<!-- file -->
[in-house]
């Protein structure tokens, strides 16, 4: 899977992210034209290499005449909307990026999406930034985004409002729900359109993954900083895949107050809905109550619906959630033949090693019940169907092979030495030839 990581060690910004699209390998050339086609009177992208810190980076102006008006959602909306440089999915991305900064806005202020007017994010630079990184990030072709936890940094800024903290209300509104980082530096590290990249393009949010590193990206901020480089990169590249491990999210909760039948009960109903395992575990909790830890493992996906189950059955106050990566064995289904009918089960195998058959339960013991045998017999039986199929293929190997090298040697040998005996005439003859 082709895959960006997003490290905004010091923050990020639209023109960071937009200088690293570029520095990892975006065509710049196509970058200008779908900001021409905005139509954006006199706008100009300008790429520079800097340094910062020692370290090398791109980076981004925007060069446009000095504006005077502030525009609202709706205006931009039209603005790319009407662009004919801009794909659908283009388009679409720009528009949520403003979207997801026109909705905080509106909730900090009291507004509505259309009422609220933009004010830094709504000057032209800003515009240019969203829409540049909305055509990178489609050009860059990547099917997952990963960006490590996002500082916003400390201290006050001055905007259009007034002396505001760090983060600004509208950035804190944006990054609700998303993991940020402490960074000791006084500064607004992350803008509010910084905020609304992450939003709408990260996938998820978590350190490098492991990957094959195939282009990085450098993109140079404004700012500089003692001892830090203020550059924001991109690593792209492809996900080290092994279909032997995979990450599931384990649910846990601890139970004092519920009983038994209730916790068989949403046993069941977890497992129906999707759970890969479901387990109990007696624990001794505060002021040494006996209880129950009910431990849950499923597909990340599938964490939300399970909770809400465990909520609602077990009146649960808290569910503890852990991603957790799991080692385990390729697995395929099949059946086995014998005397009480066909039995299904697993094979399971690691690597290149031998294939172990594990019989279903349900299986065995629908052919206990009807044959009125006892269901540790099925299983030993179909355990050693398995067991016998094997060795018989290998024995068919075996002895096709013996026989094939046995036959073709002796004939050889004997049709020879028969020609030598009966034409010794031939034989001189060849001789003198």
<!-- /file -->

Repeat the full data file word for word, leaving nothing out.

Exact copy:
[in-house]
């Protein structure tokens, strides 16, 4: 899977992210034209290499005449909307990026999406930034985004409002729900359109993954900083895949107050809905109550619906959630033949090693019940169907092979030495030839 990581060690910004699209390998050339086609009177992208810190980076102006008006959602909306440089999915991305900064806005202020007017994010630079990184990030072709936890940094800024903290209300509104980082530096590290990249393009949010590193990206901020480089990169590249491990999210909760039948009960109903395992575990909790830890493992996906189950059955106050990566064995289904009918089960195998058959339960013991045998017999039986199929293929190997090298040697040998005996005439003859 082709895959960006997003490290905004010091923050990020639209023109960071937009200088690293570029520095990892975006065509710049196509970058200008779908900001021409905005139509954006006199706008100009300008790429520079800097340094910062020692370290090398791109980076981004925007060069446009000095504006005077502030525009609202709706205006931009039209603005790319009407662009004919801009794909659908283009388009679409720009528009949520403003979207997801026109909705905080509106909730900090009291507004509505259309009422609220933009004010830094709504000057032209800003515009240019969203829409540049909305055509990178489609050009860059990547099917997952990963960006490590996002500082916003400390201290006050001055905007259009007034002396505001760090983060600004509208950035804190944006990054609700998303993991940020402490960074000791006084500064607004992350803008509010910084905020609304992450939003709408990260996938998820978590350190490098492991990957094959195939282009990085450098993109140079404004700012500089003692001892830090203020550059924001991109690593792209492809996900080290092994279909032997995979990450599931384990649910846990601890139970004092519920009983038994209730916790068989949403046993069941977890497992129906999707759970890969479901387990109990007696624990001794505060002021040494006996209880129950009910431990849950499923597909990340599938964490939300399970909770809400465990909520609602077990009146649960808290569910503890852990991603957790799991080692385990390729697995395929099949059946086995014998005397009480066909039995299904697993094979399971690691690597290149031998294939172990594990019989279903349900299986065995629908052919206990009807044959009125006892269901540790099925299983030993179909355990050693398995067991016998094997060795018989290998024995068919075996002895096709013996026989094939046995036959073709002796004939050889004997049709020879028969020609030598009966034409010794031939034989001189060849001789003198």